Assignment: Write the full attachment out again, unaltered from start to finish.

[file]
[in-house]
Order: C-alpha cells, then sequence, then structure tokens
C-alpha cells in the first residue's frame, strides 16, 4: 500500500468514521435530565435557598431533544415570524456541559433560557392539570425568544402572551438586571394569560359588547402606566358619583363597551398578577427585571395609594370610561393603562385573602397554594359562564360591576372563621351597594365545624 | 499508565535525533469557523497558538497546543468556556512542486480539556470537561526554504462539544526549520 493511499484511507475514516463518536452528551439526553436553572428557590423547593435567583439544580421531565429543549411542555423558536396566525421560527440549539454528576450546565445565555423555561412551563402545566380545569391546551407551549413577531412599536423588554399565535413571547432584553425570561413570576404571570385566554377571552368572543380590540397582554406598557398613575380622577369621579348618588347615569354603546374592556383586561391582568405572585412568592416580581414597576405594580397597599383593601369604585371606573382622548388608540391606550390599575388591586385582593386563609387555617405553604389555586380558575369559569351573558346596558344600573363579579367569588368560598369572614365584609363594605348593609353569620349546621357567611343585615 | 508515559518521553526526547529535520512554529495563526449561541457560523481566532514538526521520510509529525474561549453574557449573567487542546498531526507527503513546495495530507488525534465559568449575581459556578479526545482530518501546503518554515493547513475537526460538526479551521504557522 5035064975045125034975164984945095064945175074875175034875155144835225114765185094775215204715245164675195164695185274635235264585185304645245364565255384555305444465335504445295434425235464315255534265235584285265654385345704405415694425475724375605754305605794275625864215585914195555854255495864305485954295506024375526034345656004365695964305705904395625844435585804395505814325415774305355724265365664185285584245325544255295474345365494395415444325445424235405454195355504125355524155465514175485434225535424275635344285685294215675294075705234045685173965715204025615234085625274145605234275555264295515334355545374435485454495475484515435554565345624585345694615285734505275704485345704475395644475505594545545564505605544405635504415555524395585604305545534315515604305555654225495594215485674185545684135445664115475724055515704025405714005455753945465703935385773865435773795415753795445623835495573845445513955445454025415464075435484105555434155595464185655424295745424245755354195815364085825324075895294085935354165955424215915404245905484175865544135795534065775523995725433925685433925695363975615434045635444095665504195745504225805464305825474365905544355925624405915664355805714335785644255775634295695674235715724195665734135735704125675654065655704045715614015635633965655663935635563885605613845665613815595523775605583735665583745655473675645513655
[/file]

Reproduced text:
[in-house]
Order: C-alpha cells, then sequence, then structure tokens
C-alpha cells in the first residue's frame, strides 16, 4: 500500500468514521435530565435557598431533544415570524456541559433560557392539570425568544402572551438586571394569560359588547402606566358619583363597551398578577427585571395609594370610561393603562385573602397554594359562564360591576372563621351597594365545624 | 499508565535525533469557523497558538497546543468556556512542486480539556470537561526554504462539544526549520 493511499484511507475514516463518536452528551439526553436553572428557590423547593435567583439544580421531565429543549411542555423558536396566525421560527440549539454528576450546565445565555423555561412551563402545566380545569391546551407551549413577531412599536423588554399565535413571547432584553425570561413570576404571570385566554377571552368572543380590540397582554406598557398613575380622577369621579348618588347615569354603546374592556383586561391582568405572585412568592416580581414597576405594580397597599383593601369604585371606573382622548388608540391606550390599575388591586385582593386563609387555617405553604389555586380558575369559569351573558346596558344600573363579579367569588368560598369572614365584609363594605348593609353569620349546621357567611343585615 | 508515559518521553526526547529535520512554529495563526449561541457560523481566532514538526521520510509529525474561549453574557449573567487542546498531526507527503513546495495530507488525534465559568449575581459556578479526545482530518501546503518554515493547513475537526460538526479551521504557522 5035064975045125034975164984945095064945175074875175034875155144835225114765185094775215204715245164675195164695185274635235264585185304645245364565255384555305444465335504445295434425235464315255534265235584285265654385345704405415694425475724375605754305605794275625864215585914195555854255495864305485954295506024375526034345656004365695964305705904395625844435585804395505814325415774305355724265365664185285584245325544255295474345365494395415444325445424235405454195355504125355524155465514175485434225535424275635344285685294215675294075705234045685173965715204025615234085625274145605234275555264295515334355545374435485454495475484515435554565345624585345694615285734505275704485345704475395644475505594545545564505605544405635504415555524395585604305545534315515604305555654225495594215485674185545684135445664115475724055515704025405714005455753945465703935385773865435773795415753795445623835495573845445513955445454025415464075435484105555434155595464185655424295745424245755354195815364085825324075895294085935354165955424215915404245905484175865544135795534065775523995725433925685433925695363975615434045635444095665504195745504225805464305825474365905544355925624405915664355805714335785644255775634295695674235715724195665734135735704125675654065655704045715614015635633965655663935635563885605613845665613815595523775605583735665583745655473675645513655